You may be one of the millions of people who’ve seen the viral video of Henry, an elderly man in a nursing home who popped out of the fog of dementia when he heard a cherished tune from his youth. That video is actually part of a larger documentary called Alive Inside that explores the healing power of music. It’s screening in Salt Lake City next week, so we're rebroadcasting our conversation with the film’s director, Michael Rossato-Bennett. We also spoke with social worker Dan Cohen, who’s trying to convince the world that music can enliven elderly people suffering from dementia and also help us provide them better care. (Rebroadcast)
On Monday, September 28, Salt Lake Acting Company will present a free screening of Alive Inside. It's at 7:00 p.m., 168 W 500 N, Salt Lake City. There will be a panel discussion following the film moderated by Ann Palmer of the Music and Memory Coalition of Utah. You're invited to bring new or used iPods or iTunes gift cards to donate. For more information, click here.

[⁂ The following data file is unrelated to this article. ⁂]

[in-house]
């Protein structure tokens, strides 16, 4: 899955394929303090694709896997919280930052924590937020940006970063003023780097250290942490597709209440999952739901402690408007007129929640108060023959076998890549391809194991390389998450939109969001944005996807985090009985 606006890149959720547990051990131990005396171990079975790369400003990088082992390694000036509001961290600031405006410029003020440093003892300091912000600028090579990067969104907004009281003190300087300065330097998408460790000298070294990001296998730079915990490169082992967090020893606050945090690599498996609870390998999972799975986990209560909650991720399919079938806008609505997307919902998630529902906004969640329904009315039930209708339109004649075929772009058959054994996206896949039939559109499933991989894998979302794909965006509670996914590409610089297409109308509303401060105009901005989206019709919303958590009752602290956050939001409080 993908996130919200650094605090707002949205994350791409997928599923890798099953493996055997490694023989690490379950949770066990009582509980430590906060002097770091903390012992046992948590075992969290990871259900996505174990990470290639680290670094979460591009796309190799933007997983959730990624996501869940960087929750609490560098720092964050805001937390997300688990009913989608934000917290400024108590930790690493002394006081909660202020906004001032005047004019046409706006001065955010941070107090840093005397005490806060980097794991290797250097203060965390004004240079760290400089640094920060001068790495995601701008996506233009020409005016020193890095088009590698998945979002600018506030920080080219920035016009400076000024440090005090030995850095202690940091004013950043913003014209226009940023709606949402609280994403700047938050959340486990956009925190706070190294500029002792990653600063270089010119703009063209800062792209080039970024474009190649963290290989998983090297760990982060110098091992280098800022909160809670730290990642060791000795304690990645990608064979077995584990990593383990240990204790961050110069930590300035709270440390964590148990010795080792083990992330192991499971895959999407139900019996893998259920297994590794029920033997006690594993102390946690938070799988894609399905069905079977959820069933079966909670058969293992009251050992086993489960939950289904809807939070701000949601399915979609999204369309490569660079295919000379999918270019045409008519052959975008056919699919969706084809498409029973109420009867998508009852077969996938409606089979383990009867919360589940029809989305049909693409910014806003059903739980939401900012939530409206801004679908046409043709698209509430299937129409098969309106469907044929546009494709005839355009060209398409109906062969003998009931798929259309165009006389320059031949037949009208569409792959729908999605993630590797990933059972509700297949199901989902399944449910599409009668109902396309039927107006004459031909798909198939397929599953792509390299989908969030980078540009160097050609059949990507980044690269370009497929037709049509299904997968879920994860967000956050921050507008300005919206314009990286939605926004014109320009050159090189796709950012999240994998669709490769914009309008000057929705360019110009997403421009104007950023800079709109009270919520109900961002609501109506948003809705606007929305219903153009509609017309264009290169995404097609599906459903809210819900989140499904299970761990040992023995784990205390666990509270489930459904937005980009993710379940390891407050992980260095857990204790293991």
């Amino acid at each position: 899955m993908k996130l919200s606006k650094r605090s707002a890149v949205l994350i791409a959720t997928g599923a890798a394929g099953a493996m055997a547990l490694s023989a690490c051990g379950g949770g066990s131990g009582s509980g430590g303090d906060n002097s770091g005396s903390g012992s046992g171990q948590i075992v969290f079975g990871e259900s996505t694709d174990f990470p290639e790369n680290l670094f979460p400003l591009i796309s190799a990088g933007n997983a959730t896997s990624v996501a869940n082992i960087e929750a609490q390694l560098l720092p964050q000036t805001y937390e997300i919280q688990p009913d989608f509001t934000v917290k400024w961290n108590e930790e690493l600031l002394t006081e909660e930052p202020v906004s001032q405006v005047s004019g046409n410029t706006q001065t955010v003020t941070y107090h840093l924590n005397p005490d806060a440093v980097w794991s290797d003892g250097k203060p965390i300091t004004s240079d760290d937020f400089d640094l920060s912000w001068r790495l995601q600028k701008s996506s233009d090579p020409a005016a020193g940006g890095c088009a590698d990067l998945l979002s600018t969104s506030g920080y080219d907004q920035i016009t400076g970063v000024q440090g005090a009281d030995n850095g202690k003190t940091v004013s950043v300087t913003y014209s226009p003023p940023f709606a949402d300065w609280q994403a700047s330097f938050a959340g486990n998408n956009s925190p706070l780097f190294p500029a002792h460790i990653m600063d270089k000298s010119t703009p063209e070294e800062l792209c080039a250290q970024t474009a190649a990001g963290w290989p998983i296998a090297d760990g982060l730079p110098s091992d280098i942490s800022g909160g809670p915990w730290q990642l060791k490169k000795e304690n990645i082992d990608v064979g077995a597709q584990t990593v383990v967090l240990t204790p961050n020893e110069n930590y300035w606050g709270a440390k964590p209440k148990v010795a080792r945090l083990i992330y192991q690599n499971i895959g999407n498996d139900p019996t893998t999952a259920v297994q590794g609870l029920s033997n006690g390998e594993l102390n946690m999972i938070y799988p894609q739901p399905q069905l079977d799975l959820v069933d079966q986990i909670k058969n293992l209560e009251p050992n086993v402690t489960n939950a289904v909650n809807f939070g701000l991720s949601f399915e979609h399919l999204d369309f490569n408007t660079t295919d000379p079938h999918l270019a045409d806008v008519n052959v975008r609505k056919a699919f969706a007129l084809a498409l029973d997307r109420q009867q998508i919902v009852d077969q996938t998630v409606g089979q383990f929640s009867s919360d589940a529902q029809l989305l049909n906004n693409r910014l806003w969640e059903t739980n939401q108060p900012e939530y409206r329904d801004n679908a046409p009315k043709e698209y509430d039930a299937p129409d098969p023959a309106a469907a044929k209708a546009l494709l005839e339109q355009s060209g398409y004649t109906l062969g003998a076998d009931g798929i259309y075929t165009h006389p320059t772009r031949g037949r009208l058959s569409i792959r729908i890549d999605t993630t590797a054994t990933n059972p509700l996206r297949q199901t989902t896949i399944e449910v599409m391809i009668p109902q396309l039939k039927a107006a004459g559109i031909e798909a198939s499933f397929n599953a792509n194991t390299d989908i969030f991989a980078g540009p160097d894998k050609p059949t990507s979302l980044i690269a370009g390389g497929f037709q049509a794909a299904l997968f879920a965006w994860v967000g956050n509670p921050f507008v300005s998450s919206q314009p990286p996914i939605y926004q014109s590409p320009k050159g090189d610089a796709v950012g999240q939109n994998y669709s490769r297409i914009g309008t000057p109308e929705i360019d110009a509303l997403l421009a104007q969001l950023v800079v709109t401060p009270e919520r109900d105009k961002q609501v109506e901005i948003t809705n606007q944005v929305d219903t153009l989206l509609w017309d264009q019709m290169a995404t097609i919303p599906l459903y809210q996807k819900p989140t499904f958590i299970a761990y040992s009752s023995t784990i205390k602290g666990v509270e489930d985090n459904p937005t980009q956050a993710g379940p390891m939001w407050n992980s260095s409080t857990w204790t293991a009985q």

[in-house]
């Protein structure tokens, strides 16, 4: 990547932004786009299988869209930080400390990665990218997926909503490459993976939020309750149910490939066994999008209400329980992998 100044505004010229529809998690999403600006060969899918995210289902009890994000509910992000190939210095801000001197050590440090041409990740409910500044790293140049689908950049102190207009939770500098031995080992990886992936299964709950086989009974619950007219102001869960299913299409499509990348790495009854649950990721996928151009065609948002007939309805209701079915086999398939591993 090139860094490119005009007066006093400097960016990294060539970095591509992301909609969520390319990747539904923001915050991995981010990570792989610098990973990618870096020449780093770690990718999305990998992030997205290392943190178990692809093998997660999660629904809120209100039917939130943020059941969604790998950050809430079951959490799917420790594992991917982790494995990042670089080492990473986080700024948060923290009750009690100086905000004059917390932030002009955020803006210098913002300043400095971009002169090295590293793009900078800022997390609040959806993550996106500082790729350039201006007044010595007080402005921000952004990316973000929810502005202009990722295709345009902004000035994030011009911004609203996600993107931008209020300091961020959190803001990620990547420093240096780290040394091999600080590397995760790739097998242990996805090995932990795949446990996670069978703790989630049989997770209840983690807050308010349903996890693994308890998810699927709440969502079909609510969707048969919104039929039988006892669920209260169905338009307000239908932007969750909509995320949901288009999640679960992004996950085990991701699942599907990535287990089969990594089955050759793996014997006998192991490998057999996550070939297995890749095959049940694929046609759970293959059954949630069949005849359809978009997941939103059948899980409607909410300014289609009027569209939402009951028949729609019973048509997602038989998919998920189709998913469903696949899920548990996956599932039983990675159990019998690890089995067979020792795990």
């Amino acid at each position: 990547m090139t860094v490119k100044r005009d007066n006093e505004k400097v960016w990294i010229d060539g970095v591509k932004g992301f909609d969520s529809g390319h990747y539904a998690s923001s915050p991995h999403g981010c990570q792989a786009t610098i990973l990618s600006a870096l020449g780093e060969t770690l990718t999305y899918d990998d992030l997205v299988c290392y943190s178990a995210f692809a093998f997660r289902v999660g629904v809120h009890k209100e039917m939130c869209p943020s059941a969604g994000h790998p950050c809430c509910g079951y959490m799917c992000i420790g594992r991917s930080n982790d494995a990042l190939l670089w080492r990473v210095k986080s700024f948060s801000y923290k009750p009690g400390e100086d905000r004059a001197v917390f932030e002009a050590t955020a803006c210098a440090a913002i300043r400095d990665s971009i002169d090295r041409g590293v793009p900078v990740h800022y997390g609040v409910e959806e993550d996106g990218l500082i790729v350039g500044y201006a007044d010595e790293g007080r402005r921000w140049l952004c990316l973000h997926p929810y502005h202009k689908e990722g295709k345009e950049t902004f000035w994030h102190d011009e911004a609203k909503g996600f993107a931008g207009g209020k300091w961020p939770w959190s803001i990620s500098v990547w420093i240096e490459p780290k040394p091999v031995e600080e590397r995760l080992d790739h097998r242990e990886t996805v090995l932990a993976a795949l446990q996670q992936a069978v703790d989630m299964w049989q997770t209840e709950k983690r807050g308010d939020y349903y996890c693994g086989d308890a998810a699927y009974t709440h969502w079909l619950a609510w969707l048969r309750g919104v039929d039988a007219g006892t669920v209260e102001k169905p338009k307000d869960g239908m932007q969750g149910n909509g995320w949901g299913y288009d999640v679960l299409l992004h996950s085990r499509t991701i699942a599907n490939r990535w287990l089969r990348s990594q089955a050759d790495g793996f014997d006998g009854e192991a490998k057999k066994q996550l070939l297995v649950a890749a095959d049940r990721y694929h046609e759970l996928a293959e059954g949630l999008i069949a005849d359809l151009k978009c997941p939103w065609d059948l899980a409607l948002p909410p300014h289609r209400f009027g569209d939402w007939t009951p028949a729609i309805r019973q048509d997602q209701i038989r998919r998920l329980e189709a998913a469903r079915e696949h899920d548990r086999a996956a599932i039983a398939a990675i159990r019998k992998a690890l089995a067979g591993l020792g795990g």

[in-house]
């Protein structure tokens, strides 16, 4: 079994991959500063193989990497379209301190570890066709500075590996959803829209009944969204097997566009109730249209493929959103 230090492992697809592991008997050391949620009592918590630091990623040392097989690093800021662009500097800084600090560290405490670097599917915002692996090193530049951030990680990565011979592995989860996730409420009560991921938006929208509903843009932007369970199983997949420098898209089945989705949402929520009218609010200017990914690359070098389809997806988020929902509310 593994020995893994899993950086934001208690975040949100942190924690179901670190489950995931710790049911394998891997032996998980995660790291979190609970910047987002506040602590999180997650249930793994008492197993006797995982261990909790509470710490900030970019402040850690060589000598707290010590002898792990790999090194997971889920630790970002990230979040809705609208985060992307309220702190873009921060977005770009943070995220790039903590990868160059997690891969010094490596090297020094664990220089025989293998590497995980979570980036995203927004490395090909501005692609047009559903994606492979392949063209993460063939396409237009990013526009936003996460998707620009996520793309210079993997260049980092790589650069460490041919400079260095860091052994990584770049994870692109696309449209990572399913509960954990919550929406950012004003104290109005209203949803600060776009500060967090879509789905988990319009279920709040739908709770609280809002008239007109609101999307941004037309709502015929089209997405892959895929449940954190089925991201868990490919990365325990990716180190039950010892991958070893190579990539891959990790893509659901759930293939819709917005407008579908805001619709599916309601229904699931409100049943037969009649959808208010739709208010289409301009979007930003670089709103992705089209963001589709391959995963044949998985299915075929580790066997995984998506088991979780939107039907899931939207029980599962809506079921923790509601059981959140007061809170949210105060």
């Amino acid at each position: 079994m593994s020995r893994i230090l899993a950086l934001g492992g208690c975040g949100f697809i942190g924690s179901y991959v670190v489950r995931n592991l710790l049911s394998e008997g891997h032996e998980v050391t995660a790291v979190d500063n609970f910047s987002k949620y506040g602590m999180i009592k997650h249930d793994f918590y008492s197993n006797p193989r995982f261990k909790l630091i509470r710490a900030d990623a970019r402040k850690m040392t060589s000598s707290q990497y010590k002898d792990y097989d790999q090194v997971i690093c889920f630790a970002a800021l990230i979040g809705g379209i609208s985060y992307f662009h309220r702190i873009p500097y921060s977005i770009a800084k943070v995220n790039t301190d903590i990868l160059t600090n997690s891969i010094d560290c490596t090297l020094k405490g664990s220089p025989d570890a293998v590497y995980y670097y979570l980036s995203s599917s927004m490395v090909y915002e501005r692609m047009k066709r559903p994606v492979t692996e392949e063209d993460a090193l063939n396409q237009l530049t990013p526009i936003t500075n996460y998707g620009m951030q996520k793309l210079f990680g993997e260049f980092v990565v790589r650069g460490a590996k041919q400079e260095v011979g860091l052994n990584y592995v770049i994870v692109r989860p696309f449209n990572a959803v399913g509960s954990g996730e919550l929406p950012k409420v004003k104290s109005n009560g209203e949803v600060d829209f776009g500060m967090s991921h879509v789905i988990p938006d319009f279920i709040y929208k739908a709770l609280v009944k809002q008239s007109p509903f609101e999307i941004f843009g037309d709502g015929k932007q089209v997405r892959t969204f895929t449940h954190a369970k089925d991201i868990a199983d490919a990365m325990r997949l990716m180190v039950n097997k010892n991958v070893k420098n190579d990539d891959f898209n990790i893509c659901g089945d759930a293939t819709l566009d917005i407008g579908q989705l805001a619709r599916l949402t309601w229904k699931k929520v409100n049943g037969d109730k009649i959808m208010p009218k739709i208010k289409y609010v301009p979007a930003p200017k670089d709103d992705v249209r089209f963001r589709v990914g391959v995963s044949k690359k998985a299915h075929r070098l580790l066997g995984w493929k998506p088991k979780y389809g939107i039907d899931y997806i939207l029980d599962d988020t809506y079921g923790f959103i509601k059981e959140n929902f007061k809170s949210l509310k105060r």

This event is in conjunction with Salt Lake Acting Company's run of Blackberry Winter, the story of one woman's journey through her mother's dementia. It runs through October 25th. Tickets and information at saltlakeactingcompany.org or by calling 801-363-7522.
Watch this excerpt from Alive Inside. It features Henry, a 94-year-old man who lives in a nursing home in Brooklyn. It reveals the larger point to the film … that music is not only magic but can be a backdoor into the mind.